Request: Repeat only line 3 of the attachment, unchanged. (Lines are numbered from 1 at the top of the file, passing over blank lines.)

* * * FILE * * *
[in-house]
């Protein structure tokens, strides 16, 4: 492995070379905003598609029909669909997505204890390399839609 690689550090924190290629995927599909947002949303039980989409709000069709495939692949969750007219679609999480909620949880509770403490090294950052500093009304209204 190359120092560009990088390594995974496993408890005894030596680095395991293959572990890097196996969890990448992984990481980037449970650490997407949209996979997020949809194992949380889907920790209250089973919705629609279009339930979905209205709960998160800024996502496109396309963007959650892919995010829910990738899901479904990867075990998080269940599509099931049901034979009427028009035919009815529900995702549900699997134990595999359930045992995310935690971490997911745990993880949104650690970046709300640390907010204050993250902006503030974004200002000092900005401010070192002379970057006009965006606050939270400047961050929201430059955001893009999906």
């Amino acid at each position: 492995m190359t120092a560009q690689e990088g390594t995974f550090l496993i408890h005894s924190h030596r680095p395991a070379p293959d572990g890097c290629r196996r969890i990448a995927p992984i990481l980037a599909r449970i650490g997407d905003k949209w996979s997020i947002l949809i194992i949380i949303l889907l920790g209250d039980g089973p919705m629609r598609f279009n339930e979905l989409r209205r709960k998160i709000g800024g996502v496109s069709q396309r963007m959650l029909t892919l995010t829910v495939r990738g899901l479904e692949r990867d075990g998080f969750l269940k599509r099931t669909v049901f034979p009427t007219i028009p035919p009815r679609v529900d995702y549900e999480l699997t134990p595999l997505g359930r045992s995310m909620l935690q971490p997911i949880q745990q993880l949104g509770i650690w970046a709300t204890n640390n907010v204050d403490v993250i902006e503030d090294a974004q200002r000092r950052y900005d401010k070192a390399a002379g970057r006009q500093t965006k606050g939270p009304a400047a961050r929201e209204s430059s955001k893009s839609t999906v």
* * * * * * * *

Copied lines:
């Amino acid at each position: 492995m190359t120092a560009q690689e990088g390594t995974f550090l496993i408890h005894s924190h030596r680095p395991a070379p293959d572990g890097c290629r196996r969890i990448a995927p992984i990481l980037a599909r449970i650490g997407d905003k949209w996979s997020i947002l949809i194992i949380i949303l889907l920790g209250d039980g089973p919705m629609r598609f279009n339930e979905l989409r209205r709960k998160i709000g800024g996502v496109s069709q396309r963007m959650l029909t892919l995010t829910v495939r990738g899901l479904e692949r990867d075990g998080f969750l269940k599509r099931t669909v049901f034979p009427t007219i028009p035919p009815r679609v529900d995702y549900e999480l699997t134990p595999l997505g359930r045992s995310m909620l935690q971490p997911i949880q745990q993880l949104g509770i650690w970046a709300t204890n640390n907010v204050d403490v993250i902006e503030d090294a974004q200002r000092r950052y900005d401010k070192a390399a002379g970057r006009q500093t965006k606050g939270p009304a400047a961050r929201e209204s430059s955001k893009s839609t999906v």